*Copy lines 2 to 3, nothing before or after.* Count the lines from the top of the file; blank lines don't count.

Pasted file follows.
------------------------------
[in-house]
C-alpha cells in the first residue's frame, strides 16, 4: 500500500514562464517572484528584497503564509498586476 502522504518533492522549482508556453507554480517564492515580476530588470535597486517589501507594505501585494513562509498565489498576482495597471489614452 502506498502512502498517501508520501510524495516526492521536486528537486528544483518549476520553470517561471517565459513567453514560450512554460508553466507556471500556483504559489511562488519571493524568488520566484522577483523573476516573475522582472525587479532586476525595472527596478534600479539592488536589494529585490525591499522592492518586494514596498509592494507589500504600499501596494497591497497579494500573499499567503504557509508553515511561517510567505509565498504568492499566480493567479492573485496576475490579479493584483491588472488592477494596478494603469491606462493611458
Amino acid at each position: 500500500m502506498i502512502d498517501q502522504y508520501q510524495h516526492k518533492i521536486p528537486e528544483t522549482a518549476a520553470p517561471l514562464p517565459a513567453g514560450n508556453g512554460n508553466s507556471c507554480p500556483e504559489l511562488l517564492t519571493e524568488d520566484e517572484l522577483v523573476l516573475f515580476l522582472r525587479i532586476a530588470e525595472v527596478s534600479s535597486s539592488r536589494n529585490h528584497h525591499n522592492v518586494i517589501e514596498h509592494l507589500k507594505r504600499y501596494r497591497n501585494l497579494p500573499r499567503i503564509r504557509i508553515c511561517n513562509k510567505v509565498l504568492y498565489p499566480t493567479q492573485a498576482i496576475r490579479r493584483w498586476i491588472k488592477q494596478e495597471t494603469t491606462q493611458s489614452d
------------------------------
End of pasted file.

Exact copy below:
C-alpha cells in the first residue's frame, strides 16, 4: 500500500514562464517572484528584497503564509498586476 502522504518533492522549482508556453507554480517564492515580476530588470535597486517589501507594505501585494513562509498565489498576482495597471489614452 502506498502512502498517501508520501510524495516526492521536486528537486528544483518549476520553470517561471517565459513567453514560450512554460508553466507556471500556483504559489511562488519571493524568488520566484522577483523573476516573475522582472525587479532586476525595472527596478534600479539592488536589494529585490525591499522592492518586494514596498509592494507589500504600499501596494497591497497579494500573499499567503504557509508553515511561517510567505509565498504568492499566480493567479492573485496576475490579479493584483491588472488592477494596478494603469491606462493611458
Amino acid at each position: 500500500m502506498i502512502d498517501q502522504y508520501q510524495h516526492k518533492i521536486p528537486e528544483t522549482a518549476a520553470p517561471l514562464p517565459a513567453g514560450n508556453g512554460n508553466s507556471c507554480p500556483e504559489l511562488l517564492t519571493e524568488d520566484e517572484l522577483v523573476l516573475f515580476l522582472r525587479i532586476a530588470e525595472v527596478s534600479s535597486s539592488r536589494n529585490h528584497h525591499n522592492v518586494i517589501e514596498h509592494l507589500k507594505r504600499y501596494r497591497n501585494l497579494p500573499r499567503i503564509r504557509i508553515c511561517n513562509k510567505v509565498l504568492y498565489p499566480t493567479q492573485a498576482i496576475r490579479r493584483w498586476i491588472k488592477q494596478e495597471t494603469t491606462q493611458s489614452d